|The United Nations General Assembly adopted and proclaimed the Universal Declaration of Human Rights in 1948, intended as “as a common standard of achievement for all peoples and all nations.” It consists of a preamble and 30 articles setting forth the basic civil, cultural, economic, political and social rights and fundamental freedoms that all human beings in every country should enjoy. Because they are so widely accepted and used as a yardstick as for measuring the conduct of states, the declaration’s provisions are considered to carry the weight of international law. It has inspired the adoption of numerous standard-setting instruments and influenced national laws and constitutions in many newly independent states.To mark the 50th anniversary of the declaration in 1998, UNESCO struck a commemorative medal. The obverse side features a globe surrounded by the words Déclaration universelle des droits de l’homme, 1948-1998, 50e anniversaire (Universal Declaration of Human Rights, 50th anniversary). The reverse is engraved with the first sentence of Article 1: Tous les êtres humains naissent libres et égaux en dignité et en droits. (All human beings are born free and equal in dignity and rights), as well as the words “human rights” spelt out in the Organization’s six official languages: English, Spanish, Russian, Arabic, French and Chinese. At the centre is the UNESCO logo.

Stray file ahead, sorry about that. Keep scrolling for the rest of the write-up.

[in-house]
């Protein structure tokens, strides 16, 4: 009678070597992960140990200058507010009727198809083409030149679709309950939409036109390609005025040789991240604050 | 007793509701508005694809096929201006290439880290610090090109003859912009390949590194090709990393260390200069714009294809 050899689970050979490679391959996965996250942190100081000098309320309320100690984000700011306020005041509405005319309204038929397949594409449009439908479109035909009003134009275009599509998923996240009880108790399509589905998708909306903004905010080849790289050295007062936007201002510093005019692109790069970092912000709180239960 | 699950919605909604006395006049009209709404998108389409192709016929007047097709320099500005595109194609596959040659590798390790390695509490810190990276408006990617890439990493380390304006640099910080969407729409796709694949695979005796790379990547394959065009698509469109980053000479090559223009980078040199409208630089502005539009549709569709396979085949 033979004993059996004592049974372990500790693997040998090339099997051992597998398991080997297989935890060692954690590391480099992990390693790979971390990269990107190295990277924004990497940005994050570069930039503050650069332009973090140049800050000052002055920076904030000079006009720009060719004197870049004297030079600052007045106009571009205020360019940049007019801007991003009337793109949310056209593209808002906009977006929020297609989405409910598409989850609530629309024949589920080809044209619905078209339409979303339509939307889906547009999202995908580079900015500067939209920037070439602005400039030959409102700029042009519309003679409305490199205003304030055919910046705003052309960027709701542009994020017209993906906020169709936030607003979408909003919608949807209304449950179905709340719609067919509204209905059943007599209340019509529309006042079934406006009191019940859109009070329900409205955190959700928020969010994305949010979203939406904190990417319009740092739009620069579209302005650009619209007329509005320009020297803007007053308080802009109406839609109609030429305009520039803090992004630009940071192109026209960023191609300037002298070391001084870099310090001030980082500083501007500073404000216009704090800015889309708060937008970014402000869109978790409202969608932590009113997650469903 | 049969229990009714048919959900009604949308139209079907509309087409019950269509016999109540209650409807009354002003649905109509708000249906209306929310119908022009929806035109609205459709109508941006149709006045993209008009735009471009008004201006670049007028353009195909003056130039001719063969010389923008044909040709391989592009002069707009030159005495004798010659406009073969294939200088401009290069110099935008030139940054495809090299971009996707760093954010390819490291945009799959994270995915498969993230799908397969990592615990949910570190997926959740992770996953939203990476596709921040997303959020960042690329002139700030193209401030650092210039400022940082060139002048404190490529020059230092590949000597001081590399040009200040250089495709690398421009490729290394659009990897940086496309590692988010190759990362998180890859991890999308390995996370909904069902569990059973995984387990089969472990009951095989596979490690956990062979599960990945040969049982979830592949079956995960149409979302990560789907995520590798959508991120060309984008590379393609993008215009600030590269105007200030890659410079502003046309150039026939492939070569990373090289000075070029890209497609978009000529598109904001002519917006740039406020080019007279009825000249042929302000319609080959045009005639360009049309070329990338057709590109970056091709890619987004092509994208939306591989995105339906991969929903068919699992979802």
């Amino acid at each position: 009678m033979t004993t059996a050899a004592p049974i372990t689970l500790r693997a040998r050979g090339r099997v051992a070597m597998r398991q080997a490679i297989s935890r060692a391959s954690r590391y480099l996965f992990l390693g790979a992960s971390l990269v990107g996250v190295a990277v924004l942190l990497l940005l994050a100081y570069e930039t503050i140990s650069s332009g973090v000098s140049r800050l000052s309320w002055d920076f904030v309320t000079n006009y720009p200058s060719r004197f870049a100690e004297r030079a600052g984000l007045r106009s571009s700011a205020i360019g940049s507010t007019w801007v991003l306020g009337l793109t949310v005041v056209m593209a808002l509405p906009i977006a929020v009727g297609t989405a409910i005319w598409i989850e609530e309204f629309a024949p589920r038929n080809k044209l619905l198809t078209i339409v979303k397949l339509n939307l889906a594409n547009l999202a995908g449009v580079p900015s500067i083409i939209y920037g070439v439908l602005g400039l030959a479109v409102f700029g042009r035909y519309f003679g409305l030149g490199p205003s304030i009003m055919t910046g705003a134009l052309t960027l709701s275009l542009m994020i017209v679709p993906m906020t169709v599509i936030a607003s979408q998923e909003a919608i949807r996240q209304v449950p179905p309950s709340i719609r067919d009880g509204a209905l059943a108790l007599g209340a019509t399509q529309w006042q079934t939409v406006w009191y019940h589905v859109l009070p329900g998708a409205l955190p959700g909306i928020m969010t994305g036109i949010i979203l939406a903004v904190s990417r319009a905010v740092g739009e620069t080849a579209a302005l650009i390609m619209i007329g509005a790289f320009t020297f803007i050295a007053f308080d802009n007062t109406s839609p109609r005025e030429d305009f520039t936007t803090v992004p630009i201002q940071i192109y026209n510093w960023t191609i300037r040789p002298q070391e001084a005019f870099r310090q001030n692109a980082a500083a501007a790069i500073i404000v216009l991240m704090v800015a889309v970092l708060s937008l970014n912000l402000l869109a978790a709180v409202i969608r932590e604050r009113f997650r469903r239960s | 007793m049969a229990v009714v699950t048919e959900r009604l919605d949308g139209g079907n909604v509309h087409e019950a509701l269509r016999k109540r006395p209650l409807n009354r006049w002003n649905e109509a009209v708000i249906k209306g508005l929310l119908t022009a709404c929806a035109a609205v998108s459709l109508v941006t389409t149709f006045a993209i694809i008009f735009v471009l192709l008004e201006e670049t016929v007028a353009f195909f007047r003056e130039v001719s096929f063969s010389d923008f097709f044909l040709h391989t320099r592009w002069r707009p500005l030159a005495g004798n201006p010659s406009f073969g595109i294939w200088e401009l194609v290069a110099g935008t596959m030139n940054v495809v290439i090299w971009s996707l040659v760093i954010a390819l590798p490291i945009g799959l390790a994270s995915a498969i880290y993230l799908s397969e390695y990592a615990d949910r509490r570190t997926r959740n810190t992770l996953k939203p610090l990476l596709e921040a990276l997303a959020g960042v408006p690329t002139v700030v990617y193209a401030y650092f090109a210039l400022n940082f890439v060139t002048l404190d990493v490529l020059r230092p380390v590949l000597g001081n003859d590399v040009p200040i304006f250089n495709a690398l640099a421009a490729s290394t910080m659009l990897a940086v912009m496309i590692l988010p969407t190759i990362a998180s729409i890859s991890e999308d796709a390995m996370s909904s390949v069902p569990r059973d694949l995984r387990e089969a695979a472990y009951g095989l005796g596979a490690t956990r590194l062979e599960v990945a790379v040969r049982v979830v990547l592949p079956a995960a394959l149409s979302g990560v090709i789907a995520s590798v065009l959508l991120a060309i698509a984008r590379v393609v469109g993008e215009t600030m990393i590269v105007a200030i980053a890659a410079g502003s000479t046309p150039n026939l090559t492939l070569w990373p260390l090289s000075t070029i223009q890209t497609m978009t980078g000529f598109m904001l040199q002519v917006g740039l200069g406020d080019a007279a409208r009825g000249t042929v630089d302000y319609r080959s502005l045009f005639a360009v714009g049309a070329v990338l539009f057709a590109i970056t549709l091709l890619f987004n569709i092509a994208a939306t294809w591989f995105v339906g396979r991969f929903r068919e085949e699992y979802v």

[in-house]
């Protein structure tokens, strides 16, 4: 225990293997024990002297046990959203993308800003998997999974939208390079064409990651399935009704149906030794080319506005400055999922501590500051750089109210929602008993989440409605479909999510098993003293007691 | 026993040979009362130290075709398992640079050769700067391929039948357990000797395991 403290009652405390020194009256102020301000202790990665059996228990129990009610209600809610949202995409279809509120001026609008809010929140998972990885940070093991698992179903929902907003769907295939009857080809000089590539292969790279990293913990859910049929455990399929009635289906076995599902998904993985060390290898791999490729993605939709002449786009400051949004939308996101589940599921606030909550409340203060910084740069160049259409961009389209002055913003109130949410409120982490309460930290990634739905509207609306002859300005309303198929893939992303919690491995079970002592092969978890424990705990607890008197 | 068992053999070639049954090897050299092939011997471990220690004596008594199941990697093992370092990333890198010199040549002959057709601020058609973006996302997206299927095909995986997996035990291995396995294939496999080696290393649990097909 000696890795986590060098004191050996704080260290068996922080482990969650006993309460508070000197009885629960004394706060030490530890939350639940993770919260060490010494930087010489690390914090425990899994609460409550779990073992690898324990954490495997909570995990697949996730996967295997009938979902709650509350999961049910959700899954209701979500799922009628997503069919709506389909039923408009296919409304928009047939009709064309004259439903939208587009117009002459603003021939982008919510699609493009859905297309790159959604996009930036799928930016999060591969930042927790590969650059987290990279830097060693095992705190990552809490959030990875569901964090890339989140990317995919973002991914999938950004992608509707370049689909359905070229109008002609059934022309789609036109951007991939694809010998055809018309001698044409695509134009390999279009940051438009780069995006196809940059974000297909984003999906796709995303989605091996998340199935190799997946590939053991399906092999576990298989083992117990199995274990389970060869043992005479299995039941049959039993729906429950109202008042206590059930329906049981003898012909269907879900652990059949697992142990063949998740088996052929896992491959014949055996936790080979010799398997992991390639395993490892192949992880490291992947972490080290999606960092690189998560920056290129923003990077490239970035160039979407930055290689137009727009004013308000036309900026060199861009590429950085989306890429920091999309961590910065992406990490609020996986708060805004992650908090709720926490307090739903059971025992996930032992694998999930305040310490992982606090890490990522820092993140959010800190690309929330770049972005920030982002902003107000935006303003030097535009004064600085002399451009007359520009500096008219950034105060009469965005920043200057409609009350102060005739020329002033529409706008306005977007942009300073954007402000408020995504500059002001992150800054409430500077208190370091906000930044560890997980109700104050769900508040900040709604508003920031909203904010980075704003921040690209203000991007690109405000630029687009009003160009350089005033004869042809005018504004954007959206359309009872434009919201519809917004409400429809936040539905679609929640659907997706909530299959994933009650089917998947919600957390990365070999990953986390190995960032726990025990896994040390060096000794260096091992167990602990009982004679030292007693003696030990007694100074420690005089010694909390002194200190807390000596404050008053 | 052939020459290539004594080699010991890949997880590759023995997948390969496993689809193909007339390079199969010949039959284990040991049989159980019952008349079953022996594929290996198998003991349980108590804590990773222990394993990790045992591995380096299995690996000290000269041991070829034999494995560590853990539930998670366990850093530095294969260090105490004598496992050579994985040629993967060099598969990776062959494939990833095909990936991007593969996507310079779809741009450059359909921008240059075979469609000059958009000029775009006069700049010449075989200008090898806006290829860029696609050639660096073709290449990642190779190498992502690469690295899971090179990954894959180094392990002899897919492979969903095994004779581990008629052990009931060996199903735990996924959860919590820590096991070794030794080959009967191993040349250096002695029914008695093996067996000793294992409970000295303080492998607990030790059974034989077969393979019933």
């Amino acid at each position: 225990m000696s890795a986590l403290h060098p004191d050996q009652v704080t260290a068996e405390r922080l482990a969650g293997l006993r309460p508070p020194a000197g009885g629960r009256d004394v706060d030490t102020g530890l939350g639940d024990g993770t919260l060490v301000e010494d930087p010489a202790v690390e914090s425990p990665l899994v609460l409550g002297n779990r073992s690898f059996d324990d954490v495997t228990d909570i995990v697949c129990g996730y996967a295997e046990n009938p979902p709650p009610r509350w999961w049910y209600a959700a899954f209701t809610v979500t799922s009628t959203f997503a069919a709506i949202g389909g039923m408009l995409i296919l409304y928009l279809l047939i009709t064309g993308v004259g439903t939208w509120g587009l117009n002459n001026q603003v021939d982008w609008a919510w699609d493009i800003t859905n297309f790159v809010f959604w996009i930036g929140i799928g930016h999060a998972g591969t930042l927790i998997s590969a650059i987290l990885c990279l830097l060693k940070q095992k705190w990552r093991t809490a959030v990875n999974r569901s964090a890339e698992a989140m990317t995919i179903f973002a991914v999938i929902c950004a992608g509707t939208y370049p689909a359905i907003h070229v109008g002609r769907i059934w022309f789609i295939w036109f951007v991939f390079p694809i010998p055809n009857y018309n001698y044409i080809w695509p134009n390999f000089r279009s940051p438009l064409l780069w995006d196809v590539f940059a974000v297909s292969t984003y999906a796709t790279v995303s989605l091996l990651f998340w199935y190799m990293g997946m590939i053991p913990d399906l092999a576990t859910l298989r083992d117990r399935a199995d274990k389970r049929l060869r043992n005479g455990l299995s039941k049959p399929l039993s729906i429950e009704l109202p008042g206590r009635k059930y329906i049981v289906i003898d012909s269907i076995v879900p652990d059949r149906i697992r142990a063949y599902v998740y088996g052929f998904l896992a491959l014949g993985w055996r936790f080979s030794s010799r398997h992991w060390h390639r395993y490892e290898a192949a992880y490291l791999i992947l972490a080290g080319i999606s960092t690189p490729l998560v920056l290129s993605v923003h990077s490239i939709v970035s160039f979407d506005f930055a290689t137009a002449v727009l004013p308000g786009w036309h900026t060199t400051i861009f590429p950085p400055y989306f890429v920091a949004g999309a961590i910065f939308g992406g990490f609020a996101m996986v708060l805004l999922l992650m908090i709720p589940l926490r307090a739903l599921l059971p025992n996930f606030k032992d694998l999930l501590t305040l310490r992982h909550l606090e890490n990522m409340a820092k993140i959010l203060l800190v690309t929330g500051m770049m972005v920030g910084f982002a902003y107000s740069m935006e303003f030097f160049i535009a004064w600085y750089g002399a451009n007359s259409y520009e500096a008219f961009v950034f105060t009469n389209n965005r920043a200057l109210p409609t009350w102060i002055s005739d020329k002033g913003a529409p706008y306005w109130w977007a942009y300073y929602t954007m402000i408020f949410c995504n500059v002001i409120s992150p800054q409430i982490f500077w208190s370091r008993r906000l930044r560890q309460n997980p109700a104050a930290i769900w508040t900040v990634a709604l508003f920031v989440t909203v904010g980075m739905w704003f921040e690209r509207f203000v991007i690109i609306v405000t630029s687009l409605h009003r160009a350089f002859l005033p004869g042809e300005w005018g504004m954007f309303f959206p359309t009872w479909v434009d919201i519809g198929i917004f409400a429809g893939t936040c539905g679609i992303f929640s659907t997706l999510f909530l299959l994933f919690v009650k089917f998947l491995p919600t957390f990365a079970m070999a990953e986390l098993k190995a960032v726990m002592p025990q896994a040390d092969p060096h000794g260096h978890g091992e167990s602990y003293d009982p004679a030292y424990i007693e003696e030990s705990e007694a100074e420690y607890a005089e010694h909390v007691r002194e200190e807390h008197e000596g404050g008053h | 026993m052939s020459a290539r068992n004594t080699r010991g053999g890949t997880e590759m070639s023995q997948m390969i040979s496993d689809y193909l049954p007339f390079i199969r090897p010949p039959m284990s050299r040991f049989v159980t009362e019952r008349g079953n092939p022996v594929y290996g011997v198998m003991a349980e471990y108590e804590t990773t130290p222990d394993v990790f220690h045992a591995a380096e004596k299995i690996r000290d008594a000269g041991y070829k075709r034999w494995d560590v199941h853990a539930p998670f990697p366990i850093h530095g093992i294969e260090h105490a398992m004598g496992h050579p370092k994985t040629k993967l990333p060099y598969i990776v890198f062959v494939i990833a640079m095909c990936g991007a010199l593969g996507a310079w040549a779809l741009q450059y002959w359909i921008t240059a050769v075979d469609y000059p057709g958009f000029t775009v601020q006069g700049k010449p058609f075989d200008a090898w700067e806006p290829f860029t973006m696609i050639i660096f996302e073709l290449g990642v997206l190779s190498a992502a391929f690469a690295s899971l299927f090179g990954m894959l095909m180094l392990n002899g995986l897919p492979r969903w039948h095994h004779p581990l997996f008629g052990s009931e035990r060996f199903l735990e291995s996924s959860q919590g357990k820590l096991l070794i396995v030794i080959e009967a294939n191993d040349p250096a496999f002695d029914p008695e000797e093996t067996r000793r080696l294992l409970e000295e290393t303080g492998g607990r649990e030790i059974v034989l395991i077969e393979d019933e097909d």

Available in bronze
Photo © UNESCO/N. Burke